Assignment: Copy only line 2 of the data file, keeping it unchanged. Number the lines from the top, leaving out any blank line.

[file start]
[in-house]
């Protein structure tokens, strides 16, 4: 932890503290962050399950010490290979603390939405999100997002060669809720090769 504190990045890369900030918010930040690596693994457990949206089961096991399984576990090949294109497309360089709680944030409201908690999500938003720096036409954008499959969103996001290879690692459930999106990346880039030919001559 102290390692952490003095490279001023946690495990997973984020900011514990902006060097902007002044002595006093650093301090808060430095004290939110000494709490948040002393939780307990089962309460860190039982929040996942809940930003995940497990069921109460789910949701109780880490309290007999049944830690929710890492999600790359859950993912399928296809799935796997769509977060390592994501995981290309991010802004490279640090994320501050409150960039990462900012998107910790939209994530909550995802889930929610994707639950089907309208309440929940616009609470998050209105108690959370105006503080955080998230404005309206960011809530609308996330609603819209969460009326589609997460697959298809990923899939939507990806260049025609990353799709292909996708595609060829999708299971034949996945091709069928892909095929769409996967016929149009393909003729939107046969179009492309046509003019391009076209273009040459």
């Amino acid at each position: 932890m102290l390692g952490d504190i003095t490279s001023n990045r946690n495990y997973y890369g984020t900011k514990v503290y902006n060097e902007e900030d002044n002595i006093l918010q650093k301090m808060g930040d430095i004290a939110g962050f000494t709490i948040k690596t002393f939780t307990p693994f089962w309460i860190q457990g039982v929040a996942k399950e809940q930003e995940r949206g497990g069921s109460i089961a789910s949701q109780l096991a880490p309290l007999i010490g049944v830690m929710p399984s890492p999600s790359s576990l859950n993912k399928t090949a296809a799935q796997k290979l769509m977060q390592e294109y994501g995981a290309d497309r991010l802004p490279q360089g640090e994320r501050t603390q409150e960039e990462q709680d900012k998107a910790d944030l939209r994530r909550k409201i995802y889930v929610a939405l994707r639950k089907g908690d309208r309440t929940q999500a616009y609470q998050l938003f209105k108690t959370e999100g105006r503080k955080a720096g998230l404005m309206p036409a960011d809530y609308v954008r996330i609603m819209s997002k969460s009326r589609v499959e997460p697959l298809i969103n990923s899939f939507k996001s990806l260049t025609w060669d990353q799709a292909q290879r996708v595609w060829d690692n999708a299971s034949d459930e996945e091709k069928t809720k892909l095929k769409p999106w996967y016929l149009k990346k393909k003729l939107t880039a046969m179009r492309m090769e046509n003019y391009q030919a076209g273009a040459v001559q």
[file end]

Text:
């Protein structure tokens, strides 16, 4: 932890503290962050399950010490290979603390939405999100997002060669809720090769 504190990045890369900030918010930040690596693994457990949206089961096991399984576990090949294109497309360089709680944030409201908690999500938003720096036409954008499959969103996001290879690692459930999106990346880039030919001559 102290390692952490003095490279001023946690495990997973984020900011514990902006060097902007002044002595006093650093301090808060430095004290939110000494709490948040002393939780307990089962309460860190039982929040996942809940930003995940497990069921109460789910949701109780880490309290007999049944830690929710890492999600790359859950993912399928296809799935796997769509977060390592994501995981290309991010802004490279640090994320501050409150960039990462900012998107910790939209994530909550995802889930929610994707639950089907309208309440929940616009609470998050209105108690959370105006503080955080998230404005309206960011809530609308996330609603819209969460009326589609997460697959298809990923899939939507990806260049025609990353799709292909996708595609060829999708299971034949996945091709069928892909095929769409996967016929149009393909003729939107046969179009492309046509003019391009076209273009040459």